The recently elected president of the Canadian Veterinary Medical Association (CVMA) was thrilled to return to his hometown this week to help initiate the newest generation of vets.
Dr. Chris Bell, who practices equine medicine in Manitoba, grew up on a horse farm near Airdrie and attended local middle schools and high schools. According to Bell, his upbringing played a big role in his eventual career choice.
“My parents have always been involved in horses; so I grew up around them,” Bell told the Airdrie City View earlier this week. “Veterinary medicine is a really neat combination of the pure sciences and being able to actually see the results of what you do with those sciences.
“Growing up working around horses, I would see the veterinarians coming out to treat them. I would just be amazed by the results of what they would be able to do, whether it was stitching a leg or treating a joint in order for a horse to be able to get back to comfort and do their jobs again. It inspired me to want to do that.”
After graduation from high school, Bell received a scholarship from the Airdrie and District Agricultural Society and went on to attend the University of Saskatchewan and the Western College of Veterinary Medicine, where he received his Doctor of Veterinary Medicine (DVM) and graduated with distinction.
One of his greatest memories from his student years, said Bell, was the day he received his white lab coat, which is given out at the beginning of the doctor program to new student vets. He said it was a ritual that crystallized his determination to become a veterinarian.
With that memory in mind, Bell was thrilled when he was asked to give out those same white coats to new veterinary students at the University of Calgary’s Faculty of Veterinary Medicine at a special ceremony on Monday night.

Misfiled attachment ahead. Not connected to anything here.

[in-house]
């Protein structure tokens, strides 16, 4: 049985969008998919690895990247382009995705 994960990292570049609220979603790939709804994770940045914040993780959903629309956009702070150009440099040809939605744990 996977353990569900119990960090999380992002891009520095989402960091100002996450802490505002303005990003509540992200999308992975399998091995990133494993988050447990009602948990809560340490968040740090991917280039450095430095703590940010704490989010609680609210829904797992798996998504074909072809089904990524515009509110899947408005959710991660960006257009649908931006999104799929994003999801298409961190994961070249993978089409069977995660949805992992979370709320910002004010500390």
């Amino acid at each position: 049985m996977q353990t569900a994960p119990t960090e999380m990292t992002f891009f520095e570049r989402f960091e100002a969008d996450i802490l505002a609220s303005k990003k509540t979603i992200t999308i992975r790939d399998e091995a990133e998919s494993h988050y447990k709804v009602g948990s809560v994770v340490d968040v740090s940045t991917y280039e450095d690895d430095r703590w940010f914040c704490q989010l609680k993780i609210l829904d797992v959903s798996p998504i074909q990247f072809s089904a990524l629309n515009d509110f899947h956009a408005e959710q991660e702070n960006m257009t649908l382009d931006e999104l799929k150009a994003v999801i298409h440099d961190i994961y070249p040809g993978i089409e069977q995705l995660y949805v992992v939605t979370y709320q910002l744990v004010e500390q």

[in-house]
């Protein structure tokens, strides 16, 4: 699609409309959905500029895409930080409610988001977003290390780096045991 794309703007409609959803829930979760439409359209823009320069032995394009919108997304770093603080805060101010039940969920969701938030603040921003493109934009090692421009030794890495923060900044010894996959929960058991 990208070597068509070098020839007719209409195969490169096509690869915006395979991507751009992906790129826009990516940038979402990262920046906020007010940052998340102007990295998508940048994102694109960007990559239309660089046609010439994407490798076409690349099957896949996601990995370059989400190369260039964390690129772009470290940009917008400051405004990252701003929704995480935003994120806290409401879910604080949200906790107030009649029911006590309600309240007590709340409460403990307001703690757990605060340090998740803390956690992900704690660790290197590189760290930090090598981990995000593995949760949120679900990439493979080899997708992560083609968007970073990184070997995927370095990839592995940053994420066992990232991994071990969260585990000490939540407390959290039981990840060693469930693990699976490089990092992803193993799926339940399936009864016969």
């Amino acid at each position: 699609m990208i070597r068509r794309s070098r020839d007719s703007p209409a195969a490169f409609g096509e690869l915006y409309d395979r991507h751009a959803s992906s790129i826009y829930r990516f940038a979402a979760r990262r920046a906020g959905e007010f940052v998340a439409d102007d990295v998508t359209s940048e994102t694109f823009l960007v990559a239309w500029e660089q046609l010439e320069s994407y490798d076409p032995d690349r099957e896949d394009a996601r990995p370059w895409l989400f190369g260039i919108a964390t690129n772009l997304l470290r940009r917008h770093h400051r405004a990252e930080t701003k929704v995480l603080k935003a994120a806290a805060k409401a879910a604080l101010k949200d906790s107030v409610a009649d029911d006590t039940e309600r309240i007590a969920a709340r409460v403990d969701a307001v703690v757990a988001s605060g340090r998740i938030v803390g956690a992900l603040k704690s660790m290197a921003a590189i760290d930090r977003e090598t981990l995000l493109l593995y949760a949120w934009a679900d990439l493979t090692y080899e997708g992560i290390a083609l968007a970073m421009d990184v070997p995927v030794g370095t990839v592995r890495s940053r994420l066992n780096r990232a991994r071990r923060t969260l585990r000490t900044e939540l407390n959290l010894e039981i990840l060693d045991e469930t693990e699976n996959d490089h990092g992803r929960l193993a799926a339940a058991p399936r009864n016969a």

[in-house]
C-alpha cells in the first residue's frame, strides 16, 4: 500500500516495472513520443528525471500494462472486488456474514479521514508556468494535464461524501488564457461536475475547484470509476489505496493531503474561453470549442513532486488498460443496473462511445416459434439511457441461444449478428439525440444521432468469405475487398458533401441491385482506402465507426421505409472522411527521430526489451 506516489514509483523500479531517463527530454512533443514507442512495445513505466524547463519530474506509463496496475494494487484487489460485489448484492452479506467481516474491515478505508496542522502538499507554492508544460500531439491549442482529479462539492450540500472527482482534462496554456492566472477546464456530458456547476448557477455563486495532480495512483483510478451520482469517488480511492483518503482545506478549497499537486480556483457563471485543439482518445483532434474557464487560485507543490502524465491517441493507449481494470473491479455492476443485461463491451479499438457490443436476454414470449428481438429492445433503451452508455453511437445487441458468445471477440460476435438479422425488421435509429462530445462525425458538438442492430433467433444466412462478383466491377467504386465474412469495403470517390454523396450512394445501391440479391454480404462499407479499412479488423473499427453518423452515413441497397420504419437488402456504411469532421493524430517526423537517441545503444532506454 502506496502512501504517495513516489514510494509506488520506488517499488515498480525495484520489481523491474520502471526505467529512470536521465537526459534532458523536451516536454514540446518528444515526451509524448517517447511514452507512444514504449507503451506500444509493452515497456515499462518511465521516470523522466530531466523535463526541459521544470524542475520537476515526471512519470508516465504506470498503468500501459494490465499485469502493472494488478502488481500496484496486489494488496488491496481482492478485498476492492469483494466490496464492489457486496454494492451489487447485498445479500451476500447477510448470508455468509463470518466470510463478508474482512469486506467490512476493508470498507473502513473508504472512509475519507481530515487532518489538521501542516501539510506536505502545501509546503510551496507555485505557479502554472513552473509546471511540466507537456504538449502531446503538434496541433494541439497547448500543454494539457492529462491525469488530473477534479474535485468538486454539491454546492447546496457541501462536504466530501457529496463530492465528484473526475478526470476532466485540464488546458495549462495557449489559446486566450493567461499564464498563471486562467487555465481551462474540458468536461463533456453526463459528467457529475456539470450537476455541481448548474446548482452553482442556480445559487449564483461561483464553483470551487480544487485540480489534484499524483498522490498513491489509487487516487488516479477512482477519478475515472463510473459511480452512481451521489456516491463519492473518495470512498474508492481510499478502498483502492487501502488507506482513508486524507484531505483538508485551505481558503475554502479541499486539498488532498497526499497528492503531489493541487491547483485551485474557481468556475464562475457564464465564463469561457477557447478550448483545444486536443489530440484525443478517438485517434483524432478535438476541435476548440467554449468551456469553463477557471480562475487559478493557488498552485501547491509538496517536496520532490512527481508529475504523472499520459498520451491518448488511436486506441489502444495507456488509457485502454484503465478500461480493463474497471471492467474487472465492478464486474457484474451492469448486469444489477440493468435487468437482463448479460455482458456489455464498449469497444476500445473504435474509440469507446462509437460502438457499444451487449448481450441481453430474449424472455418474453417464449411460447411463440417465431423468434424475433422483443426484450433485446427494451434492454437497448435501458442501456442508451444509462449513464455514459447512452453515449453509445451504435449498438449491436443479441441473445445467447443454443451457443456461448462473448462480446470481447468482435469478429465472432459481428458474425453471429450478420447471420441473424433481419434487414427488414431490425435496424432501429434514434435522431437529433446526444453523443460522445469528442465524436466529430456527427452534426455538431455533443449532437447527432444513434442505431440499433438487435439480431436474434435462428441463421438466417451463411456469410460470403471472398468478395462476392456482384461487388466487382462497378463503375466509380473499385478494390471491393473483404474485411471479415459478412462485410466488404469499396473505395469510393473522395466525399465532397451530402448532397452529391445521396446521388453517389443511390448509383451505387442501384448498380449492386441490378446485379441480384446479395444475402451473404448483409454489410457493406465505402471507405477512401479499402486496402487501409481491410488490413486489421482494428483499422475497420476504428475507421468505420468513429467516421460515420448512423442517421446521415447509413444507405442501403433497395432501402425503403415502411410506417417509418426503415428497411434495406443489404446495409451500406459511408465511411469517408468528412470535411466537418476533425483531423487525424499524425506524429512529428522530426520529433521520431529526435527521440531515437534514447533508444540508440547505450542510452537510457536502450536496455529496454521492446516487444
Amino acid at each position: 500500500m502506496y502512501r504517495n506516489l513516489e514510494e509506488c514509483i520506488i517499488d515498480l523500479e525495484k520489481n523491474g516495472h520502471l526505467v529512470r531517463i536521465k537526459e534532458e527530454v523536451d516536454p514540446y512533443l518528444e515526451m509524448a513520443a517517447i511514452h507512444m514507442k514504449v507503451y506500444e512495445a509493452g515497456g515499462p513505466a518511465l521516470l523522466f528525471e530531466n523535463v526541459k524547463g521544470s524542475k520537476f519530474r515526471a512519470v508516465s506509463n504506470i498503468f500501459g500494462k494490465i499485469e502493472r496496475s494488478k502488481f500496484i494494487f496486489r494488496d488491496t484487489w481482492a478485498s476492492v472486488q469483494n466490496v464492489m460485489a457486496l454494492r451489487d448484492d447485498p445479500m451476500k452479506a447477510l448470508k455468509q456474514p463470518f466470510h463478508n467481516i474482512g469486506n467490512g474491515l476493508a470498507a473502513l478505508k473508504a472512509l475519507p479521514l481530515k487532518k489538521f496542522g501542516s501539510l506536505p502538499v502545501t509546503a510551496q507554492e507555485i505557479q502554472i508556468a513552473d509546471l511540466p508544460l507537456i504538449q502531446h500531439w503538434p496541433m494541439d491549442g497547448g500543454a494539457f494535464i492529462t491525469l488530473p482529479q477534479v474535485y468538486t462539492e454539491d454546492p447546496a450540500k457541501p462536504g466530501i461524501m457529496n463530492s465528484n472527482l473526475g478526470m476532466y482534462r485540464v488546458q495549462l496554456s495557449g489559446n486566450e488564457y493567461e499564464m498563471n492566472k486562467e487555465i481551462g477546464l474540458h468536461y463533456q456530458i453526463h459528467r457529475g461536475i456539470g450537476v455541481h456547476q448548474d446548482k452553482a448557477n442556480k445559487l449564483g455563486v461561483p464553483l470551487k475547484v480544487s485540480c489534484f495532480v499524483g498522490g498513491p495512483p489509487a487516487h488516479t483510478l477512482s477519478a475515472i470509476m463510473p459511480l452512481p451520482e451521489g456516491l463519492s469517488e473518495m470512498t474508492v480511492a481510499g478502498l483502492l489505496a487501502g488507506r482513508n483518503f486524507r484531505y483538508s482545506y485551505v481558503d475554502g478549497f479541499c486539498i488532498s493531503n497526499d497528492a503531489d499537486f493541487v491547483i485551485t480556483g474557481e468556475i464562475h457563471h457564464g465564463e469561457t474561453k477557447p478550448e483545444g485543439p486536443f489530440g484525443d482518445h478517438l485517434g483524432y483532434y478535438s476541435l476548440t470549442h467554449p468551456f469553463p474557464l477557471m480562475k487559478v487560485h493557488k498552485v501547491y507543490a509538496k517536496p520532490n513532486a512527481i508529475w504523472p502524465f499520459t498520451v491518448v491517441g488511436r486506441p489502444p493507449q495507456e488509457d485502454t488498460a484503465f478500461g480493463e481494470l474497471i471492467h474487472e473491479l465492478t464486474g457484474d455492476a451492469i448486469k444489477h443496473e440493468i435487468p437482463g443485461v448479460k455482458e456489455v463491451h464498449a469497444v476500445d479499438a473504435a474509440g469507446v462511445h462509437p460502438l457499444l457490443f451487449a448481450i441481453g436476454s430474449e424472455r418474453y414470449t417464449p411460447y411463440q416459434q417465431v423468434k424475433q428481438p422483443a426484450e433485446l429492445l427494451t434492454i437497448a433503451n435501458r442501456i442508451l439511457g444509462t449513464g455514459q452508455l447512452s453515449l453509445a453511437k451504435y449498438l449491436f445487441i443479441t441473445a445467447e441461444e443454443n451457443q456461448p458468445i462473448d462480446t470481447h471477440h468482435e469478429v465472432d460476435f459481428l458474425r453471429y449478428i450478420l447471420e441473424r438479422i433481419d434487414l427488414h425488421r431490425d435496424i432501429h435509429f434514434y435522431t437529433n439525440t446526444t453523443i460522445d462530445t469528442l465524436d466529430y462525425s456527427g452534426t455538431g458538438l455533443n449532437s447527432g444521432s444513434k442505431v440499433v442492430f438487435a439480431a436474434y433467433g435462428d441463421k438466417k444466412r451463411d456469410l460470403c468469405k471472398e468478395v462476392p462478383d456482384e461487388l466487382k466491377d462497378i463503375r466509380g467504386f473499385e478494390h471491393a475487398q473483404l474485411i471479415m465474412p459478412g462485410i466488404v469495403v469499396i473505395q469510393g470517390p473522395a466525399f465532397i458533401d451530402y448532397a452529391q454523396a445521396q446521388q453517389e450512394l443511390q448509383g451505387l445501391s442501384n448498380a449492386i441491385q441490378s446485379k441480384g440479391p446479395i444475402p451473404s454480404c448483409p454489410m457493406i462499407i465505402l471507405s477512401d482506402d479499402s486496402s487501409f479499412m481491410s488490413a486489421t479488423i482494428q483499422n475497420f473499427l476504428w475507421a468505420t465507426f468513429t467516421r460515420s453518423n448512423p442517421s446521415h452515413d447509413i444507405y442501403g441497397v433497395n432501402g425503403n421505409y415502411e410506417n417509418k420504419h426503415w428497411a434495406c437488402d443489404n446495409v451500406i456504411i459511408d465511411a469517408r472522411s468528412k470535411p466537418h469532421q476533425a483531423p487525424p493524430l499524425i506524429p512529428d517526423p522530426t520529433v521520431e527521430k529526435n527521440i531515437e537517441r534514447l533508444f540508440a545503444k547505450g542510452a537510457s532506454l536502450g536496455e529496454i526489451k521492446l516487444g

“To be able to come back and come full circle from receiving that white coat,” he stated, “and knowing that feeling of pride and honour – to be able to come back and provide those white coats to these new, young veterinarians brings back that sense of pride, honour and excitement I have for the profession.”
Bell said it also highlights one of the greatest challenges facing veterinary medicine in Canada today, which is the need to bring more young people into the profession.
“The CVMA is dealing with a number of important issues,” he said. “Probably our most pressing issue is revolving around the workforce, and some of the challenges we are having around the workforce.”
He added there is a shortage right now of both veterinarians and veterinary technologists.
“It’s an issue that has been coming for many years, and most recently with the pandemic and the explosion of animal ownership it has put additional pressures onto the veterinary community,” he said. “We’ve had to look for new ways to respond to that.”
According to Bell, inspiring young people to enter veterinary medicine will be his most important mission in the coming years, after being elected the president of the CVMA in late July.
“Veterinary medicine is an extremely rewarding and diverse, fun career,” Bell stated. “Becoming a veterinarian allows you to treat all different species. You could be working on a lizard, you could be working on a horse, a cow, a parrot – it is just amazing the variety you have in your daily career. It is truly a career that you are able to love.”
Bell said being entrusted with the CVMA presidency affirms everything he has achieved in veterinary medicine to date.
“To become the CVMA president is certainly a pinnacle of my career so far,” he said. “It has been a long journey to become a veterinarian. In addition to my veterinary degree, I also own a couple of practices. And this is definitely the highlight of my career.”